Teaser Tuesday

This is the first paragraph of a story that’s been floating around in my head for a while now – it’s a fairy tale … a bit different for me… though I’m not sure yet just which fairy tale. Anyway, I don’t have time to write it right now, as I’m pretty busy with various other projects, but I thought I’d put it out here and maybe you, dear Reader, could leave some sort of inspiration in the form of a comment?

*****

I believe that all this nonsense started with my christening, although some might argue that I was doomed from the day of my birth. I was the youngest child and only daughter of the Chieftain of Alagonia. I had three elder brothers, the youngest of which was fully ten years my senior, and they all doted on me from a young age and probably did their best to spoil me. Had I been any more inclined towards vanity, I probably would have soaked up their attention and been quite intolerable. As it was, I took their regard for granted, but never allowed it to go to my head.

~ jenelle

Dragons: Legends and Lore of Dinosaurs

Of all the books that I’ve gotten through the blogging review program, this one has to be up near the top of my list. Some of you may remember the blog post I did a while back concerning why I believe dragons once actually existed? Well, apparently I’m not the only one. This book combines all sorts of facts from history with many legends about dragons with verses from the Bible that indicate the existence of dragons at one time (many of those verses are the same ones I used in my post, which you can read here).

However, all that is not why I love this book. I love this book because it is so cleverly constructed. With text at an elementary or jr. high reading level it clearly explains that dragons and dinosaurs may have been one and the same type of creature, making dinosaurs seem even more intriguing than before. It boasts amazing illustrations that even a very young child will be fascinated by. Beyond that, this book has something fun and “hands-on” to do on almost every page.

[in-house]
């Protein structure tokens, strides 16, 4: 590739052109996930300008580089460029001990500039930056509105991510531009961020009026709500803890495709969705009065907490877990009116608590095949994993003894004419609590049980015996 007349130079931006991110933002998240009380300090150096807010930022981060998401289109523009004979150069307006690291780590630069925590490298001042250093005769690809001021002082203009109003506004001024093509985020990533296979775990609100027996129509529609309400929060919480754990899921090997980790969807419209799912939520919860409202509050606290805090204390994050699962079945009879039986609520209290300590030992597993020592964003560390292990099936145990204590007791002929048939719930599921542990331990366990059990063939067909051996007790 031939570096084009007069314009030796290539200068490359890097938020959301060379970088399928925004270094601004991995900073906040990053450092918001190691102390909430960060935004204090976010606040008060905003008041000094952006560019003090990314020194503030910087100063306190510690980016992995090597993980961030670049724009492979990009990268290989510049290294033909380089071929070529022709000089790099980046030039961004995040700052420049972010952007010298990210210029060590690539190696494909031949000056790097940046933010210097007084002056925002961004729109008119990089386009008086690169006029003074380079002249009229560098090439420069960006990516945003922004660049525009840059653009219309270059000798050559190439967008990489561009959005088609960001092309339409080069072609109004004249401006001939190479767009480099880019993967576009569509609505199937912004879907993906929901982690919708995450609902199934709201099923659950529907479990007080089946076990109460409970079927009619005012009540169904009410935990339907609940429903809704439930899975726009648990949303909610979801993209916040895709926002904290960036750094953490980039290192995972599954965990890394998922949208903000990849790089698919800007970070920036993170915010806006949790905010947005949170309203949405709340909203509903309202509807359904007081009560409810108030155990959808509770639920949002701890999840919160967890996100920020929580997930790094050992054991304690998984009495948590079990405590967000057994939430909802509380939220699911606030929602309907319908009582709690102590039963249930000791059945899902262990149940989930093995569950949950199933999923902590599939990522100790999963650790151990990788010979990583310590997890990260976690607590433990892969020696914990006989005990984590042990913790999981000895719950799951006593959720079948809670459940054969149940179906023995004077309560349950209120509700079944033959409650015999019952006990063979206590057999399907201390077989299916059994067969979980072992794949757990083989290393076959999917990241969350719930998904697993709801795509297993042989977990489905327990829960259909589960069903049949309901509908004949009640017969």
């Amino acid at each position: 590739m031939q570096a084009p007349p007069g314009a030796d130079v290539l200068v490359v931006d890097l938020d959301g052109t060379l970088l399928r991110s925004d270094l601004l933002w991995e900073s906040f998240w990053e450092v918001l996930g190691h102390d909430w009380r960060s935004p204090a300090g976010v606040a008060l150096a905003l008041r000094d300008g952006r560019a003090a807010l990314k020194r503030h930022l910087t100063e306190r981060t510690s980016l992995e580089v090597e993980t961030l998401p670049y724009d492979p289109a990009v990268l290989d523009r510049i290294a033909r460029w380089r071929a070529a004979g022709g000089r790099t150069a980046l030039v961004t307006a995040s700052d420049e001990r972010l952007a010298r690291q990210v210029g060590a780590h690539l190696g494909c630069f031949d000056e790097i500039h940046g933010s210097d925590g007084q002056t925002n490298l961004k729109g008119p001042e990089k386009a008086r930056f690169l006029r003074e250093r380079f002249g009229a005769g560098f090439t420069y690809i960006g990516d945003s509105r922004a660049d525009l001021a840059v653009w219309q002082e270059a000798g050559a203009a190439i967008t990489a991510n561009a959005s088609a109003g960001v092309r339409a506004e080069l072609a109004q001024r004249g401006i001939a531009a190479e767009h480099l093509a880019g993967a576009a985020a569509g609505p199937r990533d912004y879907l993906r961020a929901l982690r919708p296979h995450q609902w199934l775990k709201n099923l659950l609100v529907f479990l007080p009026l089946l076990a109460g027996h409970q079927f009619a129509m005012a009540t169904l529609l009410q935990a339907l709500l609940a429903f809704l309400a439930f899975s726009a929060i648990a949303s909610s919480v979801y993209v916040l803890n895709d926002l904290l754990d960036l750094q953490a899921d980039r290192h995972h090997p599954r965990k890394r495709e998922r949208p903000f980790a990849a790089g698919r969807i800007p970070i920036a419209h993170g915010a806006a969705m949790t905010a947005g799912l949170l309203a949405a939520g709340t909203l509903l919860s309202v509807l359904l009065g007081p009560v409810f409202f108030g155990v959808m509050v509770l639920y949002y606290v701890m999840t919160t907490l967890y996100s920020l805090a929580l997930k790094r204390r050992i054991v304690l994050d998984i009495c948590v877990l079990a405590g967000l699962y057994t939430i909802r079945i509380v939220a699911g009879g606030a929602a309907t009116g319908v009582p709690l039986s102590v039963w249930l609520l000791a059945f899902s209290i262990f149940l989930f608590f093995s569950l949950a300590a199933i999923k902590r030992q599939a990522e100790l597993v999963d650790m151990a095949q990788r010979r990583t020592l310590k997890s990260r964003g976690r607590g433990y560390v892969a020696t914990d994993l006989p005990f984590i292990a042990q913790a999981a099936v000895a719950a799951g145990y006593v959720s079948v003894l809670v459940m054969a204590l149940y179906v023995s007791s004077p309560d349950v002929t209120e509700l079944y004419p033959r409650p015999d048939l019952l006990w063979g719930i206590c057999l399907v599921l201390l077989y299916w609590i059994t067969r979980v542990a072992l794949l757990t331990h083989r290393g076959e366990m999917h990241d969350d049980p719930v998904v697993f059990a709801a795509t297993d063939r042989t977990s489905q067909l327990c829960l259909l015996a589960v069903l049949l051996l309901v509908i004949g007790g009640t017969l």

Page two boasts a page covered in six little envelopes, each with the name of a different country or realm on it (Babylon, Greece, China, America, United Kingdom, and South America). Inside each envelope is a folded piece of nice, glossy paper. Unfold this paper and you can read about a dragon legend that exists (or existed) in that part of the world.

Turn the page and you get to unfold the page and look behind the flap at some pictures of dragons depicted in ancient art. On the other page you can open a small book-within-a-book and read “Eyewitness Accounts and Encounters” – humorously labelled “Open with Caution.”

This trend of opening things, lifting flaps, and unfolding pages continues throughout this short, 22-page book.

The true test? My 2.5 year old daughter loves this book. And although I don’t let her play with it unsupervised, it is interesting enough that I love reading it to her. (Even if I just read her a paraphrased version, or narrate the pictures for her).